“We wanted our estate to count,” says Irene Graham, a UBC donor who has created a generous estate gift for brain research at the Djavad Mowafaghian Centre for Brain Health (DMCBH). “I saw the words brain research and that ended my search, because of the three members of my family who were severely impacted by brain disease.”
When Irene’s husband, Jock, was diagnosed with Alzheimer’s, they were immediately told there was no cure. Irene knew this meant watching the intelligent, witty man she’d married slowly disappear. Additionally, she was already caring for her mother, who had vascular dementia and her stepfather whose various conditions included Parkinson’s disease.
“Whatever comes, it can’t be stopped, and it can’t be reversed,” says Irene. “And that is just so terrible.”
Irene and Jock were making decisions about their estate when an acquaintance brought the work being done at UBC to their attention. As part of her estate gift, which includes a bequest and a gift of her RRIF, Irene chose to support the DMCBH by establishing Charitable Insured Annuities. She purchased annuities that pay her a guaranteed income for life and every month a portion of that income is put towards life insurance owned by UBC. Eventually, proceeds of the life insurance policies will fund brain research at UBC.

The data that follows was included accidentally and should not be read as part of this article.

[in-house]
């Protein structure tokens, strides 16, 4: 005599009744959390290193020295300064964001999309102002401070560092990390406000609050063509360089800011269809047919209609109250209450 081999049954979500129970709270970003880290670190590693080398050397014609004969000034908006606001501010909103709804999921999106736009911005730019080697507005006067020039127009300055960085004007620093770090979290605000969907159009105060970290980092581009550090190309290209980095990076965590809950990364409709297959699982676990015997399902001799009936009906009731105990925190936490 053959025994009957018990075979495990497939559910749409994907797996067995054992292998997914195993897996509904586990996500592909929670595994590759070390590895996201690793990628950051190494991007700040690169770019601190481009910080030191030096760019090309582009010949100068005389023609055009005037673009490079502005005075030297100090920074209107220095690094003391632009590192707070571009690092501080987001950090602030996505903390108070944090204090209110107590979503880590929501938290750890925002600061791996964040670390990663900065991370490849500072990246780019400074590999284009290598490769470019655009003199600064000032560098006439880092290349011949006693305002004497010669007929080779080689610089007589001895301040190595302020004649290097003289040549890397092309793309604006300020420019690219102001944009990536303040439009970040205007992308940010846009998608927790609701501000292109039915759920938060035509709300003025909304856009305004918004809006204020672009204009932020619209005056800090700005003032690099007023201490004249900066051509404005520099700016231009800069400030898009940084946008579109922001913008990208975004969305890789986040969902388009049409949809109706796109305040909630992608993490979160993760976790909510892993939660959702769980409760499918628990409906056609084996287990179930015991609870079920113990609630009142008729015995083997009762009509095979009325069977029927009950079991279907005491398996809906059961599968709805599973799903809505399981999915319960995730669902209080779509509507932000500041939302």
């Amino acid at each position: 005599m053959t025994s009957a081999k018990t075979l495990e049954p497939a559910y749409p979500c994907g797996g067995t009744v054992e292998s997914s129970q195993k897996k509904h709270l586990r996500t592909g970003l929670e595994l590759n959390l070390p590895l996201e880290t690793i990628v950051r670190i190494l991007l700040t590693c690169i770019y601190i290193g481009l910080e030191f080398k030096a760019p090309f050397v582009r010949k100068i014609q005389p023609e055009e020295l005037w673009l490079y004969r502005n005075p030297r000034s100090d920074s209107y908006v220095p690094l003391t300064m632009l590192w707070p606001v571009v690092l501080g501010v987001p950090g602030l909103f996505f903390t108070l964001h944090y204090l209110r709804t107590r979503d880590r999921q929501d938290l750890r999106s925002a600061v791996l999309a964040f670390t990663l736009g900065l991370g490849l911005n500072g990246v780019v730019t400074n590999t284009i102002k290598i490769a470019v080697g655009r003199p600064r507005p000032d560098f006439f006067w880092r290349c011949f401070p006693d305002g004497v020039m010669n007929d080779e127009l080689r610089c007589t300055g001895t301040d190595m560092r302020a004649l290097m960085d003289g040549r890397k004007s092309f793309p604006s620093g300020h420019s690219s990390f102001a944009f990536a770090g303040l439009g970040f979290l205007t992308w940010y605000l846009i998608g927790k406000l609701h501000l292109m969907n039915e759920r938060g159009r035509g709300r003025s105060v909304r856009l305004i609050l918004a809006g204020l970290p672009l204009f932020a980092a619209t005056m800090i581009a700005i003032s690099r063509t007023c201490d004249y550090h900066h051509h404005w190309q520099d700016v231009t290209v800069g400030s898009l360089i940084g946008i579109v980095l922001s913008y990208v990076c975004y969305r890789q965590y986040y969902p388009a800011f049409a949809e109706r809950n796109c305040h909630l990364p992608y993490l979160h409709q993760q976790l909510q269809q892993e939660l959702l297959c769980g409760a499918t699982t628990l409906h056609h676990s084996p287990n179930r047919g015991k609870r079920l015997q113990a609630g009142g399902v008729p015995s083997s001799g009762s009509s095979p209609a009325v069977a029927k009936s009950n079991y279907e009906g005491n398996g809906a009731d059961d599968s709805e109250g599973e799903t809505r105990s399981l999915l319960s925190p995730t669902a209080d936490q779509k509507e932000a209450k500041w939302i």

In the future, Irene’s generosity will help support the quality and impact of research-based activities at the DMCBH. It will allow the university to establish Chairs and Professorships that attract top talent, and provide seed funding for important projects.
“Gifts from committed donors such as Irene Graham contribute greatly to the work of the Centre,” says Dr. Max Cynader, former Director of the DMCBH. “Funding is vital for research into brain-related disorders, which directly or indirectly affect over 20% of Canadians.”
Since setting up her estate gift, Irene has made other contributions to support brain research at the DMCBH, citing her belief that fighting brain disease is a collective effort.
“My gifts, combined with other gifts, will play a role in this important research,” she says, adding that the contributions seemed like a fitting tribute to her family.
For Irene, this dedication not only stems from personal experience but a strong desire to improve the outcome for those afflicted as well as their family members.
“Then future victims of brain disease and their loved ones will never to hear those terrible words—there is no treatment. They will have hope.”